Mounted to the rotatable carriage 31 is at least one vane assembly 30 spaced radially from the rotation axis and extending generally upwardly from the rotatable carriage. Preferably, the apparatus includes a plurality of vanes or vane assemblies spaced apart around and along the upper carriage, such as spaced substantially equidistantly apart around the carriage, to assist in maintaining motion of the carriage relative to the support structure regardless of wind direction and/or shifts in wind direction. In the preferred embodiment vane assembly 30 comprises a triangulated arrangement of two individual vanes substantially separated at their bases, and conjoined at their upper or distal end regions or tips. Furthermore, each vane assembly 30 may comprise a telescoping plurality of hollow sections 30 b, c, and d, a hinge at its distal end region or apex 30 a, and a hinge at the root or base of each individual vane 30 e (for hingedly or pivotally mounting the vane to the carriage 31), thereby allowing for adjustment of the height and surface area of the vanes (although this description is provided with reference only the outer vane element of vane assembly 30, clearly the radially inward vane element is formed and mounted to the carriage in a similar manner and is joined to the apex 30 a of the outer vane element via the upper or distal hinge). Optionally, the vanes may include a vane cleaning device or mechanism or solution dispenser, such as, for example, an integral “rotating brush” mechanism that scours the upper sections 30 b and 30 c of vane assembly 30, to clean the exterior surfaces of the vanes during telescopic extension and retraction of the vanes.
Mounted to the lower rotatable carriage 36 is at least one vane assembly 37 spaced radially from the rotation axis and extending generally downwardly from the rotatable carriage. Preferably, the apparatus includes a plurality of vanes or vane assemblies spaced apart around and along the lower carriage, such as spaced substantially equidistantly apart around the carriage, to assist in maintaining motion of the carriage relative to the support structure regardless of water current direction and/or shifts in current direction. In the preferred embodiment, vane assembly 37 comprises a triangulated arrangement of two individual vanes substantially separated at their bases and conjoined at their lower or distal end regions or tips. Additionally, each vane assembly 37 may comprise a telescoping plurality of hollow sections 37 b, c and d, a hinge at its distal end or apex 37 a, and a hinge 37 e at the base or root of each individual vane (for hingedly or pivotally mounting the vane to the carriage 36), thereby allowing for adjustment of the degree of extension or height and surface area of the vane (although this description is provided with reference only the outer vane element of vane assembly 37, clearly the radially inward vane element is formed and mounted to the carriage in a similar manner and is joined to the apex 37 a of the outer vane element via the upper or distal hinge). Optionally, the vanes may include a vane cleaning device or mechanism or solution dispenser, such as, for example, an integral anti-biofouling mechanism that scours vane assembly 37, to clean the exterior surfaces of the vanes during telescopic extension and retraction of the vanes.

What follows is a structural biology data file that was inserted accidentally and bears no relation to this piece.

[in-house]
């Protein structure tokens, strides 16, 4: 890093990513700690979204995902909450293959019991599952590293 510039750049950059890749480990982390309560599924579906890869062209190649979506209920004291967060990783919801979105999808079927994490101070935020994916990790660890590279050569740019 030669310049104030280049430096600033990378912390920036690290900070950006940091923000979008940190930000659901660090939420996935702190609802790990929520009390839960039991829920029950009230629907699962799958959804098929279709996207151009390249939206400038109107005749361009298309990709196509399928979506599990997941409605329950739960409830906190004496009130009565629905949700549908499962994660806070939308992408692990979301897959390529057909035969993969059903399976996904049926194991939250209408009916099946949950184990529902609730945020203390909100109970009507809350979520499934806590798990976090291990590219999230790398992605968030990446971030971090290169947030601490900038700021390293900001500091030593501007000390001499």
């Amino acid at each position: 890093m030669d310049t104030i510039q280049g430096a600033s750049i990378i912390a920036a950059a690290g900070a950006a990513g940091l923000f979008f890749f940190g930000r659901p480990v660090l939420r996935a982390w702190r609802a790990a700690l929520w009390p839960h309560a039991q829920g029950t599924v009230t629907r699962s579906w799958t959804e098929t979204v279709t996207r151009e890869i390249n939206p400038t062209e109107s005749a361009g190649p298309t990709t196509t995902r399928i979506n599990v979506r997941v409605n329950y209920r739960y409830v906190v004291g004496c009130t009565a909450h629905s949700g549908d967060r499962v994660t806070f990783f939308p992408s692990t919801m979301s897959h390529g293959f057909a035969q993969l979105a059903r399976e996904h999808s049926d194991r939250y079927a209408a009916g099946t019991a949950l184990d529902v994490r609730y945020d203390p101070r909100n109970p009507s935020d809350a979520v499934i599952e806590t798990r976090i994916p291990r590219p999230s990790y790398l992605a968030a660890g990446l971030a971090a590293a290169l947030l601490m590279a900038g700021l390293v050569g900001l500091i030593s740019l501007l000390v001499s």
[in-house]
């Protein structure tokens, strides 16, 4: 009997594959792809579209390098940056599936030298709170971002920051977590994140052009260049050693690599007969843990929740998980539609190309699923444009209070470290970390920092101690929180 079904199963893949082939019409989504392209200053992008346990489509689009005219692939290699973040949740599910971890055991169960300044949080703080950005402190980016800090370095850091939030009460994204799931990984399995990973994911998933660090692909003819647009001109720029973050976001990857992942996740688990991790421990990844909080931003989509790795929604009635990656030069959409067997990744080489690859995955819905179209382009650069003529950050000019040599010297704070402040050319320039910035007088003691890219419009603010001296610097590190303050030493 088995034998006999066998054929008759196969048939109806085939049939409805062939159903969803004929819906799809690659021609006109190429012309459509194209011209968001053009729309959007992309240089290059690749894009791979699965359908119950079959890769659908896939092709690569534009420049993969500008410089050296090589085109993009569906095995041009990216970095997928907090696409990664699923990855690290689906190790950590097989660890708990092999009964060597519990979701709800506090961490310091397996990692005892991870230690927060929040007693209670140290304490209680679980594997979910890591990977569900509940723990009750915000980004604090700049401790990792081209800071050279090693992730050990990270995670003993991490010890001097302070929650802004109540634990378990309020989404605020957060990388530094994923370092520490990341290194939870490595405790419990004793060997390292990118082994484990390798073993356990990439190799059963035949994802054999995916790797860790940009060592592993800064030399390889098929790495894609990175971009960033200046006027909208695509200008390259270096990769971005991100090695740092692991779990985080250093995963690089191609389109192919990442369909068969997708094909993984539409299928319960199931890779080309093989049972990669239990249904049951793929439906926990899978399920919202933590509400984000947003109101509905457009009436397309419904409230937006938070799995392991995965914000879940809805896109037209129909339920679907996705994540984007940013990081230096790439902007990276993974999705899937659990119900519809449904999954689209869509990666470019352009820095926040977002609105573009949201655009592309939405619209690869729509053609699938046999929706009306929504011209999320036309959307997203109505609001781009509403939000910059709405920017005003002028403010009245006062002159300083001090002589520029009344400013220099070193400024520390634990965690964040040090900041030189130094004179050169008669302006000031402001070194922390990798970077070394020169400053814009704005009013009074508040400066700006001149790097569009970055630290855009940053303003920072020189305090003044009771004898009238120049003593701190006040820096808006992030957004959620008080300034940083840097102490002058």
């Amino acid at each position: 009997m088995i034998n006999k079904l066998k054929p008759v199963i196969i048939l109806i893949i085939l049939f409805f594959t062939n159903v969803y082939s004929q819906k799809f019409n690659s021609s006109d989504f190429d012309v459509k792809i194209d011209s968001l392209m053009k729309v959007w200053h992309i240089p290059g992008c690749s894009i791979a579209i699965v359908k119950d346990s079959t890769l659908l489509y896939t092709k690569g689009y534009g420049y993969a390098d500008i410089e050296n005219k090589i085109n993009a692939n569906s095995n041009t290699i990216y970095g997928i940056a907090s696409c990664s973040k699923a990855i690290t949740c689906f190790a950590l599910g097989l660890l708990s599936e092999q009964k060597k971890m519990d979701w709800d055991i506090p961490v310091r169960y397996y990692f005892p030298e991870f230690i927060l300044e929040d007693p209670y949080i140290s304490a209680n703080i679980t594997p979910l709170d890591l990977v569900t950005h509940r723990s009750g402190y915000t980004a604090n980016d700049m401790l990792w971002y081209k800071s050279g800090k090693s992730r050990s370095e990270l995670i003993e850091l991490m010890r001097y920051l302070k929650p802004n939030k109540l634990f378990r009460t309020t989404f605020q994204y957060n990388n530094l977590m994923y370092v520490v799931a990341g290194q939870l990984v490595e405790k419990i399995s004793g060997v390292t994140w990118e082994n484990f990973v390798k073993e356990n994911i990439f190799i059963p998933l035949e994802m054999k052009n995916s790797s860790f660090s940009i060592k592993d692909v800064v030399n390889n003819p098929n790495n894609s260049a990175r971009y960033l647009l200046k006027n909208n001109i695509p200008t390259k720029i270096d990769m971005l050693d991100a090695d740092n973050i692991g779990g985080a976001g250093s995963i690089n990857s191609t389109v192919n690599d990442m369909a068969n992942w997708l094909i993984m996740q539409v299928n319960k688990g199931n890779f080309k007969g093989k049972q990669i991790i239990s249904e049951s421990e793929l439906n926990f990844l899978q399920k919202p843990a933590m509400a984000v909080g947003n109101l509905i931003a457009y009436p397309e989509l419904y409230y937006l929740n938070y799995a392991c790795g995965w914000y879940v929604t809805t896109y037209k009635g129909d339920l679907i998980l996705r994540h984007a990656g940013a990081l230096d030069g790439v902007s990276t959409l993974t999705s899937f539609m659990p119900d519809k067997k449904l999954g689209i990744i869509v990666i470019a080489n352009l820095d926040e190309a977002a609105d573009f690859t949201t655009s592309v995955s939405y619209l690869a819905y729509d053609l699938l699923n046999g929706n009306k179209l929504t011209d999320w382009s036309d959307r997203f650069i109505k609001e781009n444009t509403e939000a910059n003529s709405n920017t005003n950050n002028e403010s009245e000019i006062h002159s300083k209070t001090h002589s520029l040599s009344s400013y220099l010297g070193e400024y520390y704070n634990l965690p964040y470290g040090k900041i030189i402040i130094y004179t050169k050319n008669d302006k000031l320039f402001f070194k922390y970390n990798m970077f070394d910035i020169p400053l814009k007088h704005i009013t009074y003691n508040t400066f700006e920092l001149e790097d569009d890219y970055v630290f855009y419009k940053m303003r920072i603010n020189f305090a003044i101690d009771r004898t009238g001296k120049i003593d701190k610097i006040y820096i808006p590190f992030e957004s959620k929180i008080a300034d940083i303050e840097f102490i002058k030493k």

The non-rotating primary structure of the present invention comprising the rigid structural members 32, and 35, and the interconnecting columns 33, may be constructed using materials and techniques common to the oil rig and ship-building industries. The most mature construction technology at present is that of steel fabrication. More preferably, a stressed-skin, foam core sandwich construction may be utilized. A super-abundant, inexpensive, recyclable core foam such as styrene polymer, or copolymers might be specified. Ultimately, non-oil-based, biodegradable, vegetable-derived foams may be used. The stressed-skin component would preferably be comprised of modern fibre-reinforced “flexible cement”, or similar cementatious material. Alternate or complimentary sandwich skin materials might be wood or bamboo-derived veneer laminates encased within an outer ply of protective glass fibre. The optimal stressed-skin, foam core composite will be inexpensive, lightweight, water impermeable, non-corrodible, and impact resistant.
The physical composition of the vane assemblies 30 and 37, and their associated carriages 31 and 36 should most preferably be lightweight, durable, and non-corrodible. Optimally, stressed-skin, foam core sandwich construction should be used wherever possible. Appropriate sandwich skin materials include glass fibre, kevlar, and wood or bamboo-derived veneer laminates. The previously described telescoping vane assembly would most preferably be actuated by a hydraulic or pneumatic mechanism directly related to that of the telescopic boom crane. These cranes are extensively used in industry, and are a mature, simple, durable, and low maintenance technology.
The overall structure of the present invention is moored to the floor or bottom of a body of water by a plurality of radially located, adjustable length tethers 38. As featured in